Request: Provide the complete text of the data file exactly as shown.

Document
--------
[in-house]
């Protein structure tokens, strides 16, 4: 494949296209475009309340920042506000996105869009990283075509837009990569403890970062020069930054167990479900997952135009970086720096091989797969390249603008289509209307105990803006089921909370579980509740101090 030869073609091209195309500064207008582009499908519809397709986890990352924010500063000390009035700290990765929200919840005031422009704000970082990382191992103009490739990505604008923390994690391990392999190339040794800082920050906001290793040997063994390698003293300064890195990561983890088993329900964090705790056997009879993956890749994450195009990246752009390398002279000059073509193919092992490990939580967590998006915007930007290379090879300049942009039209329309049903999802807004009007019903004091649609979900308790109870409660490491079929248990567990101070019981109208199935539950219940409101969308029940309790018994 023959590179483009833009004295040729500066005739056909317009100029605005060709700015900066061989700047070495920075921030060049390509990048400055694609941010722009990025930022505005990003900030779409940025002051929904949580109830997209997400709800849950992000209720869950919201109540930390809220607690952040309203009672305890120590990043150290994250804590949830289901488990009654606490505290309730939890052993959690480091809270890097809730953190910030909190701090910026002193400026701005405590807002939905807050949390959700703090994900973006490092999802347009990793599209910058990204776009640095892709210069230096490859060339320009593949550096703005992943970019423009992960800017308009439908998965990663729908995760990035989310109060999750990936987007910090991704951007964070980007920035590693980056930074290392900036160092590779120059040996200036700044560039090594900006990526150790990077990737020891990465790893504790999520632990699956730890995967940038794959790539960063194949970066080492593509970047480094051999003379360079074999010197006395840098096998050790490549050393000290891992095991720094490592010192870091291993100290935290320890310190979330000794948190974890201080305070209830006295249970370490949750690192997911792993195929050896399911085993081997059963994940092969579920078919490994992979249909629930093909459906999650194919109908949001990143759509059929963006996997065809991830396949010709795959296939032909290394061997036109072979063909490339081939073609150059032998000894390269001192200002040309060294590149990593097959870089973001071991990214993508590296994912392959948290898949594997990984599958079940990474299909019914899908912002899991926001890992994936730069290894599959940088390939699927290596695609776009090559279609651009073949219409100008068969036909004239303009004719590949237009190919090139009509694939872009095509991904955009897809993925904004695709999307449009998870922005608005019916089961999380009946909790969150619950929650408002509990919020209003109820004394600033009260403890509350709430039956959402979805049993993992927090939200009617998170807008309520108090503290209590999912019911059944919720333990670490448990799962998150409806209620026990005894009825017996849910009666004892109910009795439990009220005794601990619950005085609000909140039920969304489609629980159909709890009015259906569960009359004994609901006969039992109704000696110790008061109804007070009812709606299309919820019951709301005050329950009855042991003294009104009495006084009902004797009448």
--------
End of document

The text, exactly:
[in-house]
């Protein structure tokens, strides 16, 4: 494949296209475009309340920042506000996105869009990283075509837009990569403890970062020069930054167990479900997952135009970086720096091989797969390249603008289509209307105990803006089921909370579980509740101090 030869073609091209195309500064207008582009499908519809397709986890990352924010500063000390009035700290990765929200919840005031422009704000970082990382191992103009490739990505604008923390994690391990392999190339040794800082920050906001290793040997063994390698003293300064890195990561983890088993329900964090705790056997009879993956890749994450195009990246752009390398002279000059073509193919092992490990939580967590998006915007930007290379090879300049942009039209329309049903999802807004009007019903004091649609979900308790109870409660490491079929248990567990101070019981109208199935539950219940409101969308029940309790018994 023959590179483009833009004295040729500066005739056909317009100029605005060709700015900066061989700047070495920075921030060049390509990048400055694609941010722009990025930022505005990003900030779409940025002051929904949580109830997209997400709800849950992000209720869950919201109540930390809220607690952040309203009672305890120590990043150290994250804590949830289901488990009654606490505290309730939890052993959690480091809270890097809730953190910030909190701090910026002193400026701005405590807002939905807050949390959700703090994900973006490092999802347009990793599209910058990204776009640095892709210069230096490859060339320009593949550096703005992943970019423009992960800017308009439908998965990663729908995760990035989310109060999750990936987007910090991704951007964070980007920035590693980056930074290392900036160092590779120059040996200036700044560039090594900006990526150790990077990737020891990465790893504790999520632990699956730890995967940038794959790539960063194949970066080492593509970047480094051999003379360079074999010197006395840098096998050790490549050393000290891992095991720094490592010192870091291993100290935290320890310190979330000794948190974890201080305070209830006295249970370490949750690192997911792993195929050896399911085993081997059963994940092969579920078919490994992979249909629930093909459906999650194919109908949001990143759509059929963006996997065809991830396949010709795959296939032909290394061997036109072979063909490339081939073609150059032998000894390269001192200002040309060294590149990593097959870089973001071991990214993508590296994912392959948290898949594997990984599958079940990474299909019914899908912002899991926001890992994936730069290894599959940088390939699927290596695609776009090559279609651009073949219409100008068969036909004239303009004719590949237009190919090139009509694939872009095509991904955009897809993925904004695709999307449009998870922005608005019916089961999380009946909790969150619950929650408002509990919020209003109820004394600033009260403890509350709430039956959402979805049993993992927090939200009617998170807008309520108090503290209590999912019911059944919720333990670490448990799962998150409806209620026990005894009825017996849910009666004892109910009795439990009220005794601990619950005085609000909140039920969304489609629980159909709890009015259906569960009359004994609901006969039992109704000696110790008061109804007070009812709606299309919820019951709301005050329950009855042991003294009104009495006084009902004797009448």